The British Winter appears to have finally bitten down hard on cyclists. This is the time of year when clothes can make all the difference between cycling in all conditions, and giving it up until the warm weather returns. Perhaps the area where you are likely to feel the cold is in your hands. There’s nothing like a pair of frosty, stinging hands to make you want to ride all the way back under your thick duvet. Of course, there’s no need to suffer, as long as you find an adequate pair of gloves.
My mission to find the perfect pair of gloves
Personally, I suffer from cold extremities. Therefore, I’ve I’ve made it my mission to find some gloves that keep my hands warm, dry, yet still give me enough feel of the brakes and gears.
I’ve been through thick gloves, thin windproof gloves, waterproof gloves – you name it I’ve tried it. One thing I’ve learnt is that what feels warm in the shop or on a short ride around town, doesn’t necessarily hold up on a rain soaked and freezing commute!
Sub Zero by Specialized
I am pleased to say that the gloves that finally ended the search were the Sub Zero gloves from Specialized.
At first glance, these are an odd looking pair of gloves, more akin to a lobster claw, than a human hand. The gloves are actually a two part affair, with a conventional windproof fleecy inner glove and that distinctive outer glove. It may look strange, but therein lies the magic.
Keeping your fingers warm all the way down to –5 degrees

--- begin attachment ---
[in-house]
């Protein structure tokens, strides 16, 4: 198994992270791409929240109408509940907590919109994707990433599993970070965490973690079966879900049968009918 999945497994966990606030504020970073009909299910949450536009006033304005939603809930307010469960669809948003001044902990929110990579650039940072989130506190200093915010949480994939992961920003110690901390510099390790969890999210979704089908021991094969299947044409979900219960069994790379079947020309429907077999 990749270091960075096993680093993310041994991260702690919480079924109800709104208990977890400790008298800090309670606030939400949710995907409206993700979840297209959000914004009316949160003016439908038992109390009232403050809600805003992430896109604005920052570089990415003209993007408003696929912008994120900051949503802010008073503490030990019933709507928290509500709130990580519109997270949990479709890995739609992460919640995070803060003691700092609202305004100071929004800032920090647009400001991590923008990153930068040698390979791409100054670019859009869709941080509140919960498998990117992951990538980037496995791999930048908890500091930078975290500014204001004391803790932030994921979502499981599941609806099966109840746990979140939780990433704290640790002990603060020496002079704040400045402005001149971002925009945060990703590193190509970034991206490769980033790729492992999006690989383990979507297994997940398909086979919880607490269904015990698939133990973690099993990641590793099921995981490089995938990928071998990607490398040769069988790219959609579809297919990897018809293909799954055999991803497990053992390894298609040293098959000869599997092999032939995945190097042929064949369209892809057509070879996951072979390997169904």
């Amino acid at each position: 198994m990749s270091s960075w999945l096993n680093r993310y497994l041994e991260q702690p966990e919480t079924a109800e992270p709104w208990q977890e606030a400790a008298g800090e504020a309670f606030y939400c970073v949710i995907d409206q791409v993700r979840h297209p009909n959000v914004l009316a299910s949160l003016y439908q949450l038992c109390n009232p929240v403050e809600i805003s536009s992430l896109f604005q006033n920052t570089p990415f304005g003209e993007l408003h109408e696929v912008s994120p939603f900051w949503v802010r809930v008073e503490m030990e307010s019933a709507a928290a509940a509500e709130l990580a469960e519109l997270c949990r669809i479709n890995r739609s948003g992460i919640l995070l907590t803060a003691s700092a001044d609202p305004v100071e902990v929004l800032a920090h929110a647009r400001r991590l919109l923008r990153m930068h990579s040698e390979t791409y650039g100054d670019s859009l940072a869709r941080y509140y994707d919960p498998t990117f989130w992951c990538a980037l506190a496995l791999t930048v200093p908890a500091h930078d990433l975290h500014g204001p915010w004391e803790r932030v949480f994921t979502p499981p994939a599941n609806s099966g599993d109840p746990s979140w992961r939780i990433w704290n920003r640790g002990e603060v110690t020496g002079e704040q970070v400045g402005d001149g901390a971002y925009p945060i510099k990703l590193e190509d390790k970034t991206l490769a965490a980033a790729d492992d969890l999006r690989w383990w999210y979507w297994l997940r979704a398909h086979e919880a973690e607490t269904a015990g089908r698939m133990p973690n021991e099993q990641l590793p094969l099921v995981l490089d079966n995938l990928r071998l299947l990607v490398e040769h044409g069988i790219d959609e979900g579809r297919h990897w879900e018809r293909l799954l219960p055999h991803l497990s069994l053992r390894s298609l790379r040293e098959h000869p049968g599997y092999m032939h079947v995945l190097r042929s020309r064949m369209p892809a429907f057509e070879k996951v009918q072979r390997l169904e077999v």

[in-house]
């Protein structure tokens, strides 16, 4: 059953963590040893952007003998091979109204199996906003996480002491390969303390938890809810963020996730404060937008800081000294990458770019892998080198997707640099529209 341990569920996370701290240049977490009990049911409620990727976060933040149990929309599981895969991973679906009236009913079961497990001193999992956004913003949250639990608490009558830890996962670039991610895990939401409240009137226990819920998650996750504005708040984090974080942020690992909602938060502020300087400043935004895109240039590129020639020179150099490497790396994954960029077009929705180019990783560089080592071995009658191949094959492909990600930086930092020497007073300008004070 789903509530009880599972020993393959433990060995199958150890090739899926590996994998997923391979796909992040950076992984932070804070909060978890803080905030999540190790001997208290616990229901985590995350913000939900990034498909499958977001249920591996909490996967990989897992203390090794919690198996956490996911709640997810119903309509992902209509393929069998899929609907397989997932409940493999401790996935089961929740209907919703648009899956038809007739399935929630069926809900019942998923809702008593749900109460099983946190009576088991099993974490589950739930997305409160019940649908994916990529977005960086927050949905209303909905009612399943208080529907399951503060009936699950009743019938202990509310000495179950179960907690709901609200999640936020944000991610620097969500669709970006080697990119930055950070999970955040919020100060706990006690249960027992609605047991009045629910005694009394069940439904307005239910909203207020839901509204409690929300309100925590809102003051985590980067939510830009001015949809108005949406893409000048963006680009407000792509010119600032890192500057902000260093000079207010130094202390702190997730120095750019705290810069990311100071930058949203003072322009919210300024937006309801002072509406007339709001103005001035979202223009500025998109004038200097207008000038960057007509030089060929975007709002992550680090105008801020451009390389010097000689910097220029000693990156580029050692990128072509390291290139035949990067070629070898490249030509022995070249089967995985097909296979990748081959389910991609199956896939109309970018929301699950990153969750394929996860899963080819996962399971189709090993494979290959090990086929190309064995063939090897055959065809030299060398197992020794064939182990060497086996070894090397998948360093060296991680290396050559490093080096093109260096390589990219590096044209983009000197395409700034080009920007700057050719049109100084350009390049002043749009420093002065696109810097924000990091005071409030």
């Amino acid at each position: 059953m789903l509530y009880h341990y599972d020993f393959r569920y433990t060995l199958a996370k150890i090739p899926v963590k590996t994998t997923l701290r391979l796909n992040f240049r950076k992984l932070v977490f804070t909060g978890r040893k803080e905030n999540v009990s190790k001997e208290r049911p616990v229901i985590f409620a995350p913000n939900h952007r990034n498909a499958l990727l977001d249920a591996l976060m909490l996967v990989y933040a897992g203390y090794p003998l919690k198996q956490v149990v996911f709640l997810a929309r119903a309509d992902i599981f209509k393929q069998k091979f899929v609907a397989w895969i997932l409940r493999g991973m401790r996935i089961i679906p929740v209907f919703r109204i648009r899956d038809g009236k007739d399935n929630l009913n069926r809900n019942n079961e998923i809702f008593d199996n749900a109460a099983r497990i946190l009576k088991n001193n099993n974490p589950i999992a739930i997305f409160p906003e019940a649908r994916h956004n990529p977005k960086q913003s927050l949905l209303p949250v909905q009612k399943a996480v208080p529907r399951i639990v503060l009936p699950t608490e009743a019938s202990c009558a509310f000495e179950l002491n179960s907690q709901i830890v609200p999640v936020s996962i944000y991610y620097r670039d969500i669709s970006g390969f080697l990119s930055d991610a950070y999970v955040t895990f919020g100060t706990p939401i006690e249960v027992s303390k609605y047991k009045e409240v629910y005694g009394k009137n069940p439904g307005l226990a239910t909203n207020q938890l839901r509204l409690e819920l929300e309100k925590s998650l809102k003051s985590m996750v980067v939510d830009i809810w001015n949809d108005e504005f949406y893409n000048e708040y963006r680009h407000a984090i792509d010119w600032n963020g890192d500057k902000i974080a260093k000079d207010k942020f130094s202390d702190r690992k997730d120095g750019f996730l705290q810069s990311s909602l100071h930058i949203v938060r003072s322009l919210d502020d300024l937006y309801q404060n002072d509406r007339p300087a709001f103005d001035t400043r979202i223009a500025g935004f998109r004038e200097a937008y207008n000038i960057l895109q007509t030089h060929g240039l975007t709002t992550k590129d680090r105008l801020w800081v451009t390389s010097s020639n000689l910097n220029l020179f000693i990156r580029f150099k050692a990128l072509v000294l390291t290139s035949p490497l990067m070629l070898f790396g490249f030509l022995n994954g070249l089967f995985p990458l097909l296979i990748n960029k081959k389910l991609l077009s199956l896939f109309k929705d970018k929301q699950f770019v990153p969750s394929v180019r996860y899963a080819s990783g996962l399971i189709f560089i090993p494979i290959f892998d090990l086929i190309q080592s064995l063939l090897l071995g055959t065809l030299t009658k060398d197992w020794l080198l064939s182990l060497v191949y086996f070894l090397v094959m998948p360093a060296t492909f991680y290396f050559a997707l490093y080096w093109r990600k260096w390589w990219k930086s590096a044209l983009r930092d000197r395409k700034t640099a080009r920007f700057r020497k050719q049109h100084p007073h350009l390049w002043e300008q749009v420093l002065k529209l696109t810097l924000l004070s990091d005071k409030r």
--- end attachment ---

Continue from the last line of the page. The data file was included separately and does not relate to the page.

The key concept around the outer is that it allows your fingers to insulate each other. Having multiple fingers next to each other inside the glove allows them to share their heat rather than isolating them in a single gloved finger of their own. It sounds a bit far fetched, but it works exceptionally well – your fingers stay snug and toasty even in extreme cold weather (Specialized rate them to below 25°F/-5°C).
What if the weather picks up?
The inner glove can also be worn on its own on warmer days, and is touch screen compatible so you don’t have to totally remove your gloves when stopping to check the map on your phone (or is it only me that get’s lost all of the time?). This flexibility is also useful when the weather warms up during a ride, or conversely if the weather gets worse while you’re out.
The outer is made of Hipora fabric which stands up to the worst weather you can imagine, and also has reflective panels which keep you visible and safe at night
Hands on the brakes..
So, the gloves are warm, and waterproof, but are they too bulky to feel the controls? Well the answer is no, but they take a bit of getting used to. Initially, having your fingers ‘connected’ feels all wrong and shifts are frequently fluffed, but it quickly becomes second nature. In fact, the multi layer set up makes them less bulky than a heavily padded typical winter glove, therefore control is actually improved once you’re used to the connectedness.
If you’re looking for a warm glove that’s flexible in it’s uses, then you should definitely consider the Specialized Sub Zero. All of this comes with a fairly significant price tag of £50, but search around and you can find discounts.
- Flexible – inner layer can be used without outer on warmer day
- Easy to still use the brakes and gears
- Takes a while to get used to connected fingers
- Can be expensive
Overall score – 4/5 – Pricey but highly effective against the elements!
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As seen on The Guardian, BBC and The Independent.